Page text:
The History of West Valley Mosquito and Vector Control District
In the early 1980’s, mosquito problems in East Chino and South Ontario were horrendous. There were swarms of mosquitoes around the windows and doors of residential homes. Individual spraying was ineffective and dozens of mosquitoes were still getting into people’s houses. Nightly household patrols became ritual. Complaints to City Halls and the County Health Department were met with “No money, Prop 13.”
The problem continued in this manner until 1983 when a small group of citizens in South Ontario pushed to form a Mosquito Abatement District. The County Board of Supervisors agreed to an advisory ballot, called Measure “Y”, which was placed on the November, 1983 ballot.
A short, low-budget volunteer campaign consisted of distributing printed material, yard signs, plastic fly swatters and going house-to-house sharing information.
The Measure passed. The approval rate was 59.6%. This was the first Special District election to be approved after Prop. 13. On December 5, 1983, the San Bernardino County Board of Supervisors created the West Valley Vector Control District. The District consisted of the Cities of Chino, South Montclair, South Ontario and areas of unincorporated county land, including Chino Hills and the Dairy Preserve. Each of the Cities appointed one person to serve on the District Board of Directors and the County appointed two.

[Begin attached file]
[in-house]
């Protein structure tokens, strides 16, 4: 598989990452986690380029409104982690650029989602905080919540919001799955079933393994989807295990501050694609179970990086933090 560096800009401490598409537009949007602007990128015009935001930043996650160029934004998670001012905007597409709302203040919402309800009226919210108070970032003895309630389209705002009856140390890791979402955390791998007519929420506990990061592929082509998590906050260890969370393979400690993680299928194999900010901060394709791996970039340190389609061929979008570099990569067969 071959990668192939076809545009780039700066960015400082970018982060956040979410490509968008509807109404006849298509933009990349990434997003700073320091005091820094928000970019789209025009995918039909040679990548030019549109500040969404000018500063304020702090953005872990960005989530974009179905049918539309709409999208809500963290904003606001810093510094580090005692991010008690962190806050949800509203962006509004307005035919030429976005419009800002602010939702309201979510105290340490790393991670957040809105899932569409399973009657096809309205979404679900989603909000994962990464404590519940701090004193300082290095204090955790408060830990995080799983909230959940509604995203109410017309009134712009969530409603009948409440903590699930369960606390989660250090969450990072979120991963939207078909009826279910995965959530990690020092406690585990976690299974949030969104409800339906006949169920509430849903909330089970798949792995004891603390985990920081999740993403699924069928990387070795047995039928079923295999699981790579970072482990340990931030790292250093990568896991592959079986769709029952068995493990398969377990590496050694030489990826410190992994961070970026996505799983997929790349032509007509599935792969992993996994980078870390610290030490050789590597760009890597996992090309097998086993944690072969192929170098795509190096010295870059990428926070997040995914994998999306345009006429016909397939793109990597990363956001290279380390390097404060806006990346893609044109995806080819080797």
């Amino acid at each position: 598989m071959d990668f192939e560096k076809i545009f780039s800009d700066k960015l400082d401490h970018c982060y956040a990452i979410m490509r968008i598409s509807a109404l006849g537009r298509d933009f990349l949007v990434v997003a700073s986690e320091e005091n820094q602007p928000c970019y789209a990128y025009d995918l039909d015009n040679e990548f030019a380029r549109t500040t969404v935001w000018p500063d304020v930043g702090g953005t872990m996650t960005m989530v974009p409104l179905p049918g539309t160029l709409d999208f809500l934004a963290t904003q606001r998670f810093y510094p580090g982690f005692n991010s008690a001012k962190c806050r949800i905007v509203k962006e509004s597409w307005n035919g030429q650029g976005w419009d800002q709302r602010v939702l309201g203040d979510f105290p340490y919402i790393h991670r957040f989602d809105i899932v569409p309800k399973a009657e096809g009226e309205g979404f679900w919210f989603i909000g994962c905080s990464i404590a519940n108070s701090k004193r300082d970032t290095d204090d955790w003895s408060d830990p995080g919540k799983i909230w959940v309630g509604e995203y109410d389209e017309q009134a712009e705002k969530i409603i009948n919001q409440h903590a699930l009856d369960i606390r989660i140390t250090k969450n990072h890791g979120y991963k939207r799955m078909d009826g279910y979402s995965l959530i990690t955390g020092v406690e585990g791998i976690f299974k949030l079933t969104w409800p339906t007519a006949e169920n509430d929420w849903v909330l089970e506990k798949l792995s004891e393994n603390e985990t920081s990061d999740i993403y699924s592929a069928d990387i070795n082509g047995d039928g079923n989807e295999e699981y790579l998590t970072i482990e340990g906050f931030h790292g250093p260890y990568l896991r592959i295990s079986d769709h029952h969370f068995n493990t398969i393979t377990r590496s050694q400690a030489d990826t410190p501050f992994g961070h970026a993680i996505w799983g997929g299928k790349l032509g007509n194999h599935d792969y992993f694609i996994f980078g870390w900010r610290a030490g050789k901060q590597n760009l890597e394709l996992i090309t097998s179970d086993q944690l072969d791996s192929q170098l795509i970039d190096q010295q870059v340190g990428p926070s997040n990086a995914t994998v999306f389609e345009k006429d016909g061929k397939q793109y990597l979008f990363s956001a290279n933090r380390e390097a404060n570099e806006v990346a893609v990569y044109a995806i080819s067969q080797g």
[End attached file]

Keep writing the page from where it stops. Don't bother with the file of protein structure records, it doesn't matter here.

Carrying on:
The Board of Directors met at the Chino Maintenance Yard under the guidance of the San Bernardino County Health Department. No money was to be collected until late 1984, so the Board agreed to accept an advance on funds from the County Health Department. This enabled the Board to form contracts with the Department of Health for management and with the City of Chino for the use of an office and yard facilities.
By the spring of 1984, trucks, equipment, and materials have been purchased and the original staff had been hired.
In 2007, the District moved its offices to Ontario to be more centrally located to all its residents. The new building offered up much more than the Chino office had.
in 2014, the District began renovations on its top floor, creating modern meeting space, updated offices, and state of the art labs to increase their ability to respond to diseases in the area. The District now has the ability to test for disease in house, reducing alert times to hours instead of weeks.